Act, learn, build: Lessons small business owners should take from serial entrepreneurs
By Leonard A. Schlesinger, Charles F. Kiefer and Paul B. Brown,
Small business owners often fall into the trap of applying a basic approach to running their organizations, which essentially follows the pattern: plan, optimize, execute. Known as prediction reasoning, this way of thinking is based on the assumption that the future is going to closely resemble the past, and, to be fair, it can work wonderfully in certain situations.
The problem is that the world in which you are operating today is often extremely unpredictable, and that means you need to radically change your thought process.
Serial entrepreneurs, those individuals who have successfully started multiple companies, have mastered managing the unknown. To follow their lead and take control of the future, small business owners must:
●Begin by taking a small (smart) step forward. It may not be the right direction, but as the owner of a small business, you will never know if you do not try. When starting a new venture, ask potential customers what they think about each idea.
●Evaluate the feedback and see what you have learned. If potential customers have an idea about the business, listen to them. Their response is invaluable and could offer a new outlook.
●Build that learning into what you do next. Take this first-hand feedback and, if necessary, reconstruct your path. Take a step in a different direction to see what happens as you experiment with new ideas.
As we conducted research for our book “Just Start: Take Action, Embrace Uncertainty, Create the Future,” we began referring to this new thought process as act, learn, build. The steps repeat until an outcome is achieved — either the business is up and running or the owners decide they can’t afford or don’t wish to continue.
Admittedly, transitioning to the act, learn, build thought process may not be easy because we’re accustomed to using prediction reasoning all the time, and like anything that’s repeated over and over, that process has for many people become a conditioned habit. For instance, on a road trip, travelers are confident that a GPS and map will guide them to the destination. Prediction reasoning, with its detailed forecasts, works well in those situations, but running a small business — or any business for that matter — is not so easily maneuvered.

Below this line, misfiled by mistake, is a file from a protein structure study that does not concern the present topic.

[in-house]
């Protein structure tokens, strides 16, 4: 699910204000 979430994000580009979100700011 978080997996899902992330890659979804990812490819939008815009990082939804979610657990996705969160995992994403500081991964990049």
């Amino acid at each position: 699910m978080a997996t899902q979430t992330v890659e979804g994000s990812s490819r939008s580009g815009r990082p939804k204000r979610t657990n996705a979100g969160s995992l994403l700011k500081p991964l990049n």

Take a look at Facebook, for example. Owners of small businesses and start-ups alike are focused on the literally billions of dollars Mark Zuckerberg will make from the Facebook IPO, making it easy to conclude that getting venture capital funding, as Zuckerberg did, is the way to go. You could go that prediction-based route. You’d plan for what feels like forever. You’d assemble a team, which takes more time. You’d network like crazy to get to a venture capitalist who will see you. If she does, it can take as long as two years to get the money you need — and that’s only if the venture capitalist decides to fund you, which they likely won’t. Venture capitalists fund about 1,200 out of the 600,000 new businesses started every year. Of those 600,000, the Small Business Administration says 66 percent survive two years, and other research shows 44 percent survive eight years.
If you do the math, you’ll find that in that same two-year period, you might start and fail in two ventures and start a third, all by bootstrapping and tapping family and friends. The odds favor one of those ventures working, leaving you with a good chance of owning a successful firm. In contrast, you’d have a 0.2 percent chance of owning of a venture capitalist–funded firm.
Any time you head off into the unknown with a new business plan, product or service, the logic behind prediction reasoning is rendered rather useless. That’s why many small business owners are often their own biggest impediment to success, as using prediction reasoning in situations that are simply not predictable is bound to result in disappointment and frustration.
Act, learn, build will help guide companies through the inevitable hurdles that characterize today’s small business landscape.
The predictability of the world has changed drastically. Shouldn’t our way of thinking keep up?
Leonard A. Schlesinger is the president of Babson College, Charles F. Kiefer is president of Innovation Associates and Paul B. Brown is a long-time contributor to The New York Times. They are the co-authors of “Just Start: Take Action, Embrace Uncertainty, Create the Future.”